Faculty of Accounting and Finance sensitises students on combating financial crime

The UPSA Faculty of Accounting and Finance has organised a two-day strategic seminar aimed at equipping students with a deeper understanding of the intricate issues of financial crime.

The event brought together members of academia, stakeholders, students, and experts from the Ministry of National Security, the Financial Intelligence Centre, and the German Development Agency (GIZ).

The Head of Compliance at the Financial Intelligence Centre, Ms. Lucy Abebrese, expressed her frustrations at the alarming prevalence of financial crimes globally and their potential impact on society.

She observed that financial crimes such as money laundering and terrorism financing were gaining “notorious prominence” in the West African sub-region, a development she described as “disturbing.”

Head of Compliance at the Financial Intelligence Centre (FIC), Ms. Lucy Abebrese, speaking at the seminar.


She stressed that it is imperative that proactive steps, including robust systems and structures are put in place to curb the menace.

“Criminals are using creative ways to clean their illegally acquired funds,” Ms. Abebrese disclosed as she provided an overview of money laundering techniques, terrorist financing networks, cybercrimes, and fraud prevention strategies.

“Let us bear in mind that our individual and collective actions and inactions could help facilitate the commission of the offence of money laundering and terrorism financing.”

Ambassador Sena Siaw Boateng responding to a question posed by one of the students.


Keynote speaker and Chief Director at the Ministry of National Security, Ambassador Sena Siaw Boateng, underscored the significance of collaboration between institutions, law enforcement agencies, and individuals in mitigating the risks associated with such illicit activities.

“This is not just about regulations and enforcement,” Ambassador Boateng said. “It is about building a global village where dirty money has nowhere to hide. It’s about safeguarding our communities, our economies, and our future.”

She detailed the government’s efforts in combating financial crimes while enlightening students on the existing legal framework, regulatory measures, and the role of law enforcement agencies.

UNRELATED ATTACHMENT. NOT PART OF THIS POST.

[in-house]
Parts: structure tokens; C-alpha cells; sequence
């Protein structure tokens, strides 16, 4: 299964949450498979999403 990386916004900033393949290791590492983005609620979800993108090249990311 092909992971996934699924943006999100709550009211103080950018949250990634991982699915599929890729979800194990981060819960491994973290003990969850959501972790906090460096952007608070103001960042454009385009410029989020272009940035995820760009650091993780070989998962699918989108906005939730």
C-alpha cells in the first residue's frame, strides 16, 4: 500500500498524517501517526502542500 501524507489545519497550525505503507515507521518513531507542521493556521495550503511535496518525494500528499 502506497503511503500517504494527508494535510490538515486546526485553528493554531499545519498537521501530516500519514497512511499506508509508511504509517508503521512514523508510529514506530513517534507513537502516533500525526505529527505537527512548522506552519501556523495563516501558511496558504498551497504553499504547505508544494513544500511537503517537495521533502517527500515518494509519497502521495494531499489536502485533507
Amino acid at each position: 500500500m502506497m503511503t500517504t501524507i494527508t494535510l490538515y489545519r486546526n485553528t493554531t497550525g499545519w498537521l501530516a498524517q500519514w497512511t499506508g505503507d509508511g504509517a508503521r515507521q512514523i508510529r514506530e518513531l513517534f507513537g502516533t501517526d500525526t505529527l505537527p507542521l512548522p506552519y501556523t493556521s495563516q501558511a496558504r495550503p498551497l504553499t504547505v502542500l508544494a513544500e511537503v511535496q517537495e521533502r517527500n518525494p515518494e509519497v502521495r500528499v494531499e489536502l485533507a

A section of the participants at the seminar.


“Let this forum be the springboard for action. Let us join hands and be the architects of a world where criminals find no haven and terrorists find no financing,” she said.

Dean of the Faculty of Accounting and Finance (FAF), Professor Isaac Boadi emphasised the importance of understanding and combating financial crimes, stressing that financial crime poses serious threats to businesses and countries around the world.

He said the seminar aimed to bridge the knowledge gap among students and provide them with the necessary skills to detect, report, and combat financial crimes effectively.

Dean of the Faculty and Accounting, Professor Isaac Boadi, delivering his welcome address at the seminar.


“To effectively combat these crimes, all of us need to adopt a comprehensive approach to doing this,” Prof Boadi said.

“And today, we are here to equip our students, faculty, and individuals with knowledge and skills that will enable us to curb this disturbing phenomenon as a country and beyond our borders.”

Prof Boadi disclosed that the faculty intends to continue hosting such informative seminars and workshops to equip students for the ever-evolving challenges in the field of accounting and finance.

The inaugural strategic seminar series on financial crime was held under the theme “Anti-money laundering and countering terrorism financing: the role of stakeholders.”

More Stories